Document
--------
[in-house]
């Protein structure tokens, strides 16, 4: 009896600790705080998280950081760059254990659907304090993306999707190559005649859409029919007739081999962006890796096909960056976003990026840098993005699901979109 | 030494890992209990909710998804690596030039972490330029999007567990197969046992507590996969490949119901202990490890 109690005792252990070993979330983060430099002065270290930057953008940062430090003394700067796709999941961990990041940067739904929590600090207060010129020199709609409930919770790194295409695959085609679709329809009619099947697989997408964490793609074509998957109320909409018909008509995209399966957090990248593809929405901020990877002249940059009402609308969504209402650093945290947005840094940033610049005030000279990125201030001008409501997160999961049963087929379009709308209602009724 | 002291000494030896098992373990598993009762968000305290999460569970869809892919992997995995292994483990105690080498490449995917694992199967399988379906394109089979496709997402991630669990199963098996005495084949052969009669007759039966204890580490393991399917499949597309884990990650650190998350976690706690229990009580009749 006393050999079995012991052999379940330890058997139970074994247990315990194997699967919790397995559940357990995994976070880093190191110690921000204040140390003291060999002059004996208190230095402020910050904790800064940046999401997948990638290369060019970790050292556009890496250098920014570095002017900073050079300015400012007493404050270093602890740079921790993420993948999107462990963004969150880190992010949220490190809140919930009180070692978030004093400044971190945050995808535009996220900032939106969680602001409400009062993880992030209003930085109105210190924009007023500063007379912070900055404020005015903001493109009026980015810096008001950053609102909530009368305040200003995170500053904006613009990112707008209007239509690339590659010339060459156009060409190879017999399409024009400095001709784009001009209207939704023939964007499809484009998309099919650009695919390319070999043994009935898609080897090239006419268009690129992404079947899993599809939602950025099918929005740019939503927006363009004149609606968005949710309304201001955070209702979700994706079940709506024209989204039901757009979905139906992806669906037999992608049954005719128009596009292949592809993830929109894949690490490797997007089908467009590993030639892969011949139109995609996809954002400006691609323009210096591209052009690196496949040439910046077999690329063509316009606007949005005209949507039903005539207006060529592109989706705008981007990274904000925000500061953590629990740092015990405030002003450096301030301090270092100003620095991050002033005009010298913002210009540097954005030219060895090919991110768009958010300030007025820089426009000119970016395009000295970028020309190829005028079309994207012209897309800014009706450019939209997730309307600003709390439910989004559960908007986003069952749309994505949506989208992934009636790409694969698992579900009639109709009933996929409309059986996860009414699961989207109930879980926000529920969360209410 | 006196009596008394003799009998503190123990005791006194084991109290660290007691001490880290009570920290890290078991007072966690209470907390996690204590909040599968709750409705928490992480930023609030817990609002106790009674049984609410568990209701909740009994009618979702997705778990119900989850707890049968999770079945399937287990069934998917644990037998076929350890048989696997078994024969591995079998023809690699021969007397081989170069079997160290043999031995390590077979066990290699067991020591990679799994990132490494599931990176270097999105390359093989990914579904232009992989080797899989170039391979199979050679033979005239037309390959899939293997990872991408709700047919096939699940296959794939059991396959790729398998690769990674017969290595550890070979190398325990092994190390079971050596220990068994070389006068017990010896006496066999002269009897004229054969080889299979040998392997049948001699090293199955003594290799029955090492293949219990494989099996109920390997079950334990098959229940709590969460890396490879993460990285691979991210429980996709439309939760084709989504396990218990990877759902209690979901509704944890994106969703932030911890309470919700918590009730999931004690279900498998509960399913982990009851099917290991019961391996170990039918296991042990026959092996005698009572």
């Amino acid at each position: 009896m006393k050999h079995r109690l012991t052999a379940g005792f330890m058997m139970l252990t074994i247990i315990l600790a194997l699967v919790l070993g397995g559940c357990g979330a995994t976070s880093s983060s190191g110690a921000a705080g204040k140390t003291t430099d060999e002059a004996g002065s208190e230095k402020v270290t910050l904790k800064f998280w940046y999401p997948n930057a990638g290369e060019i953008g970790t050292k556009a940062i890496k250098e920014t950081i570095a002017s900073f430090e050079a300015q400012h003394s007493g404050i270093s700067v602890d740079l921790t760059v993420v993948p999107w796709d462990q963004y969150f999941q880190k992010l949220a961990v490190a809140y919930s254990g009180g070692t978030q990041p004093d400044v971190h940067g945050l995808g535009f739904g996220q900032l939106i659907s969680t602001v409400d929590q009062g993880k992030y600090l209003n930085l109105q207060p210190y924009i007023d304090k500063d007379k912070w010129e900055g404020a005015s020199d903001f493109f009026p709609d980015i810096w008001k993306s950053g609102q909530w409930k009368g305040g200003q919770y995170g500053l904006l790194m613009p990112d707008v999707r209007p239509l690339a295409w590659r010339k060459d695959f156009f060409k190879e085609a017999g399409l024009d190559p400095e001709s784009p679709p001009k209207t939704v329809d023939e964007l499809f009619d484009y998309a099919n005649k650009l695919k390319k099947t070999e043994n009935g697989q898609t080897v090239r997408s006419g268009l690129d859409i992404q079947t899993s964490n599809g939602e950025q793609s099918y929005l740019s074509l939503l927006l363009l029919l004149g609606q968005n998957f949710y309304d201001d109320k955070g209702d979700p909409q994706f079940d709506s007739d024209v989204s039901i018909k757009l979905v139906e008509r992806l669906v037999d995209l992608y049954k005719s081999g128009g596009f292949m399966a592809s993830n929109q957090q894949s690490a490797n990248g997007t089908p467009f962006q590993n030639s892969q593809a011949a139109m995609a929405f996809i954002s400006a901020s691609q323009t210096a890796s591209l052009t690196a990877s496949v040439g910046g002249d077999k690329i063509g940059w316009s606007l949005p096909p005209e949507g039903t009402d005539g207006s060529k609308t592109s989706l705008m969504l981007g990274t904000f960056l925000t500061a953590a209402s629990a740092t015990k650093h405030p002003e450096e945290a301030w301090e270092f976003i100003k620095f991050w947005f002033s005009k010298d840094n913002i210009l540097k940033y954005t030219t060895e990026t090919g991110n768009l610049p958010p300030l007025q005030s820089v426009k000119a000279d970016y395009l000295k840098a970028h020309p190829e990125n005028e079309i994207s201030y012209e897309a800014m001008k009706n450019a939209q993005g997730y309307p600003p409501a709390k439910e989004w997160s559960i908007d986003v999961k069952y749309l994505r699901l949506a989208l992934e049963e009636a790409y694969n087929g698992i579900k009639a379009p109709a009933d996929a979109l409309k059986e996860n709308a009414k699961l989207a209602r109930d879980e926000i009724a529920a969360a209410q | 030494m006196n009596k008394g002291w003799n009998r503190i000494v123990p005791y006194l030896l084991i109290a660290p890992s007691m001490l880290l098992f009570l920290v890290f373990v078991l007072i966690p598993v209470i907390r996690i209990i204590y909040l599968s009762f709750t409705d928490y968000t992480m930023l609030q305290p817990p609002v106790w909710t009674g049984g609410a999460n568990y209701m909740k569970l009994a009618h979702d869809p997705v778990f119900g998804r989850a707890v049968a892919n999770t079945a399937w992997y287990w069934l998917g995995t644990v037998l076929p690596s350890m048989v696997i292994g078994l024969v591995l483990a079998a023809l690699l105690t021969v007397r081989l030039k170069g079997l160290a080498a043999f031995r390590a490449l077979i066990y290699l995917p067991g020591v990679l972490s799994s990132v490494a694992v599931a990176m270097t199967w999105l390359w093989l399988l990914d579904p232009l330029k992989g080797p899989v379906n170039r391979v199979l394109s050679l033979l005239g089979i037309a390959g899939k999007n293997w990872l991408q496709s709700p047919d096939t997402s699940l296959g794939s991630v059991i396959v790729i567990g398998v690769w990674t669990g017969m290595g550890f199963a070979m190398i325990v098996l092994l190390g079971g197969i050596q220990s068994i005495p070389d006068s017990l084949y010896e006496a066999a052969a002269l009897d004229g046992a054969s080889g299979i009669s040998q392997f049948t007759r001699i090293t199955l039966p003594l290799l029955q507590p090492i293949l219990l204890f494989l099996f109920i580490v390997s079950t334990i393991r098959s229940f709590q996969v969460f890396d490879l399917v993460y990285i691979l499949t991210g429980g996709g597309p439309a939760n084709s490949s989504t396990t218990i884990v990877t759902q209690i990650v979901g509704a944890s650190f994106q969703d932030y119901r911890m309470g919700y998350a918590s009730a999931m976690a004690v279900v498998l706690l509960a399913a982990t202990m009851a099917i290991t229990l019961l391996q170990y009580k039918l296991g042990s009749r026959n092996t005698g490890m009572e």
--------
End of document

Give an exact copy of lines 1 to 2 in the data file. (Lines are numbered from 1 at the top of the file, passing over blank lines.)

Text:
[in-house]
């Protein structure tokens, strides 16, 4: 009896600790705080998280950081760059254990659907304090993306999707190559005649859409029919007739081999962006890796096909960056976003990026840098993005699901979109 | 030494890992209990909710998804690596030039972490330029999007567990197969046992507590996969490949119901202990490890 109690005792252990070993979330983060430099002065270290930057953008940062430090003394700067796709999941961990990041940067739904929590600090207060010129020199709609409930919770790194295409695959085609679709329809009619099947697989997408964490793609074509998957109320909409018909008509995209399966957090990248593809929405901020990877002249940059009402609308969504209402650093945290947005840094940033610049005030000279990125201030001008409501997160999961049963087929379009709308209602009724 | 002291000494030896098992373990598993009762968000305290999460569970869809892919992997995995292994483990105690080498490449995917694992199967399988379906394109089979496709997402991630669990199963098996005495084949052969009669007759039966204890580490393991399917499949597309884990990650650190998350976690706690229990009580009749 006393050999079995012991052999379940330890058997139970074994247990315990194997699967919790397995559940357990995994976070880093190191110690921000204040140390003291060999002059004996208190230095402020910050904790800064940046999401997948990638290369060019970790050292556009890496250098920014570095002017900073050079300015400012007493404050270093602890740079921790993420993948999107462990963004969150880190992010949220490190809140919930009180070692978030004093400044971190945050995808535009996220900032939106969680602001409400009062993880992030209003930085109105210190924009007023500063007379912070900055404020005015903001493109009026980015810096008001950053609102909530009368305040200003995170500053904006613009990112707008209007239509690339590659010339060459156009060409190879017999399409024009400095001709784009001009209207939704023939964007499809484009998309099919650009695919390319070999043994009935898609080897090239006419268009690129992404079947899993599809939602950025099918929005740019939503927006363009004149609606968005949710309304201001955070209702979700994706079940709506024209989204039901757009979905139906992806669906037999992608049954005719128009596009292949592809993830929109894949690490490797997007089908467009590993030639892969011949139109995609996809954002400006691609323009210096591209052009690196496949040439910046077999690329063509316009606007949005005209949507039903005539207006060529592109989706705008981007990274904000925000500061953590629990740092015990405030002003450096301030301090270092100003620095991050002033005009010298913002210009540097954005030219060895090919991110768009958010300030007025820089426009000119970016395009000295970028020309190829005028079309994207012209897309800014009706450019939209997730309307600003709390439910989004559960908007986003069952749309994505949506989208992934009636790409694969698992579900009639109709009933996929409309059986996860009414699961989207109930879980926000529920969360209410 | 006196009596008394003799009998503190123990005791006194084991109290660290007691001490880290009570920290890290078991007072966690209470907390996690204590909040599968709750409705928490992480930023609030817990609002106790009674049984609410568990209701909740009994009618979702997705778990119900989850707890049968999770079945399937287990069934998917644990037998076929350890048989696997078994024969591995079998023809690699021969007397081989170069079997160290043999031995390590077979066990290699067991020591990679799994990132490494599931990176270097999105390359093989990914579904232009992989080797899989170039391979199979050679033979005239037309390959899939293997990872991408709700047919096939699940296959794939059991396959790729398998690769990674017969290595550890070979190398325990092994190390079971050596220990068994070389006068017990010896006496066999002269009897004229054969080889299979040998392997049948001699090293199955003594290799029955090492293949219990494989099996109920390997079950334990098959229940709590969460890396490879993460990285691979991210429980996709439309939760084709989504396990218990990877759902209690979901509704944890994106969703932030911890309470919700918590009730999931004690279900498998509960399913982990009851099917290991019961391996170990039918296991042990026959092996005698009572």